A woman from Charlotte has stumbled upon a "ball of snakes" while walking along the Little Sugar Creek Greenway.

The woman, identified as Christine Proffitt based on her social media page, managed to snap a photo of the swirling serpents and shared it on twitter with a caption: "Watch out on the greenway today guys."

Speaking with CBS North Carolina, Christine said she sprinted away from the ball of snakes as soon as she finished taking photos.

"I would have taken more but I wanted to get out of there as fast as I could," she kidded. "As terrified as I was, my first instinct was ‘pics or it didn't happen.'"

Snake sightings are on the rise because the temperature is heating up. What Christine has captured seems like several snakes mating.

As explained by Live Science, mating season of snakes usually occur from April to June. There are many ways snakes mate, one of which includes forming a mating ball.

When male snakes sense the pheromones emitted by a female snake, they will track her down and swarm around her. They will then compete with each other in opening the cloaca of the female snake. In some cases, male snakes would try to suffocate the female snake so she would open her cloaca.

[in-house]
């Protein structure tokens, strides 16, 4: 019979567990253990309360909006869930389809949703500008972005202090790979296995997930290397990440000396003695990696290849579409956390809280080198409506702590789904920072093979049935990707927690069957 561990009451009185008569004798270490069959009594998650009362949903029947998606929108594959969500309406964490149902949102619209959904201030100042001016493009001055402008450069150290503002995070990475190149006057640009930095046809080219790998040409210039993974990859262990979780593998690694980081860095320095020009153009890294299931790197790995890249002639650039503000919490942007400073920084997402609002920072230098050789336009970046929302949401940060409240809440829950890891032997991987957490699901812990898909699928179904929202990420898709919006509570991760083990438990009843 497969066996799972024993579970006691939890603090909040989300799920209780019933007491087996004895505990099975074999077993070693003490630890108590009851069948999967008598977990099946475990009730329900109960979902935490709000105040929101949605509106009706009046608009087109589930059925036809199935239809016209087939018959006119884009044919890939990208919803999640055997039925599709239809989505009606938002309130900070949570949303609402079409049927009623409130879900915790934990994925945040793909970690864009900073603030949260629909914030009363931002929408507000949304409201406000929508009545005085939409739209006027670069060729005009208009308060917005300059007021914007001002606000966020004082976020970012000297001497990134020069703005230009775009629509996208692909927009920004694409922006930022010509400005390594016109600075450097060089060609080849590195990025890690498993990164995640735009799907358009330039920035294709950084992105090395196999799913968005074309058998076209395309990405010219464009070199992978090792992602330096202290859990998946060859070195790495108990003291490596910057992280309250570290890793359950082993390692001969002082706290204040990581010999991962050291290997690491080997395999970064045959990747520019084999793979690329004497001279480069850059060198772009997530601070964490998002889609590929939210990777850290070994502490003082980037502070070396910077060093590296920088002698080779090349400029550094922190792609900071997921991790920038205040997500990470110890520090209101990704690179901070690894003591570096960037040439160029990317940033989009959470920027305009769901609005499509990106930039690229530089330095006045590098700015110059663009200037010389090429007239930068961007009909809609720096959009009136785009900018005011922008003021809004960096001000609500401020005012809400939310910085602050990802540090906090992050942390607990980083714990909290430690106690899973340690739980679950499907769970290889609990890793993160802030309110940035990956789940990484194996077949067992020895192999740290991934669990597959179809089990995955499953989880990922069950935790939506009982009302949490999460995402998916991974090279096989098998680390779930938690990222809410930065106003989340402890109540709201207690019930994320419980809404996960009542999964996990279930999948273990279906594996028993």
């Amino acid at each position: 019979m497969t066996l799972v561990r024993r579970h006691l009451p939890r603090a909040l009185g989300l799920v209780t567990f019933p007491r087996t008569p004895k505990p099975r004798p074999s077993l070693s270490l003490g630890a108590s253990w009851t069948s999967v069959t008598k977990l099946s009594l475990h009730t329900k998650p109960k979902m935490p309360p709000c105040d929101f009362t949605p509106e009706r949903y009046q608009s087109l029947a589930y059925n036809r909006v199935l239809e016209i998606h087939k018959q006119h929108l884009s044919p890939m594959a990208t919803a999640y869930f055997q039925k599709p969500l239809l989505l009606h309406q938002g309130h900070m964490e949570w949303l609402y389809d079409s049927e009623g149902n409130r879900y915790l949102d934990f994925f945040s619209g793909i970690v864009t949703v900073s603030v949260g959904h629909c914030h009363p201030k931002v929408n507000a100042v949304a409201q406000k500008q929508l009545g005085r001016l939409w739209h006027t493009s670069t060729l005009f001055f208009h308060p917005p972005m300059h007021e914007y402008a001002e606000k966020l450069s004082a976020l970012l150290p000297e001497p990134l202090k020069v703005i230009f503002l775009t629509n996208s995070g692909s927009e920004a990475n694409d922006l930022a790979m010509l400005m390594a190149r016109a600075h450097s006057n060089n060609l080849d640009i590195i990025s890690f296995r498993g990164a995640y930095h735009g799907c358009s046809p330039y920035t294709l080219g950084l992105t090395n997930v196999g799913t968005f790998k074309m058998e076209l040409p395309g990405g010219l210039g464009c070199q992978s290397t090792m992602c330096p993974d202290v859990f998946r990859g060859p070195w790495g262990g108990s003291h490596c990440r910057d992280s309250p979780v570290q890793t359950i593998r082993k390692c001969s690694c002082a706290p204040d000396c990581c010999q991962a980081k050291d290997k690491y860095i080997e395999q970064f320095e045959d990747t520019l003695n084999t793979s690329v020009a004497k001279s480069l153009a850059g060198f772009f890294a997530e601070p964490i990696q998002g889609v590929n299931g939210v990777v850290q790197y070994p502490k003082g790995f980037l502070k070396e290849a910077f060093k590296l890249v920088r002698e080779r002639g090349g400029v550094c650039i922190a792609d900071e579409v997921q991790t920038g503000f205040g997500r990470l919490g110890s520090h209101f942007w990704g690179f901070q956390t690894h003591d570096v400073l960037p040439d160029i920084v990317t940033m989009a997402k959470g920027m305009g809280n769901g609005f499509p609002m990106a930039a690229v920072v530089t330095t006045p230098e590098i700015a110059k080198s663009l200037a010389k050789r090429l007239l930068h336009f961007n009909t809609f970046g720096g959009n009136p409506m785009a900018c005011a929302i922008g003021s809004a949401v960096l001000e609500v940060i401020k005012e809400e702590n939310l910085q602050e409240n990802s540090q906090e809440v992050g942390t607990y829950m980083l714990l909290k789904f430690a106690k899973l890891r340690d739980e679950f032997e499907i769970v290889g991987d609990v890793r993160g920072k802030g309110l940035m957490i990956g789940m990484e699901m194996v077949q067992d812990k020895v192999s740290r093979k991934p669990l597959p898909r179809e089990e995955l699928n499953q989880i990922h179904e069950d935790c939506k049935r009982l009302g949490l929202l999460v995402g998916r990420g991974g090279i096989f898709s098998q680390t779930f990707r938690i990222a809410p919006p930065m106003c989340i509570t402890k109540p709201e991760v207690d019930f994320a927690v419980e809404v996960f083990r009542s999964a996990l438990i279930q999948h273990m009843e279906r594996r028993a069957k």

Reports cited that the snakes on the photo appear to include Brown Watersnakes and Northern Watersnakes. There are currently 37 species of snakes that are native to North Carolina, but only six of them are venomous.

As per Animal Diversity organization, Northern Watersnakes (Nerodia sipedon) are the most common snakes near water sources throughout northeastern North America. They are solitary most of the time, except during breeding season.

On the other hand, Brown Watersnakes (Nerodia taxispilota) are also fairly abundant in North America. It is most common in and around clear, quiet waters, on fallen trees, or even bushes suitable for basking.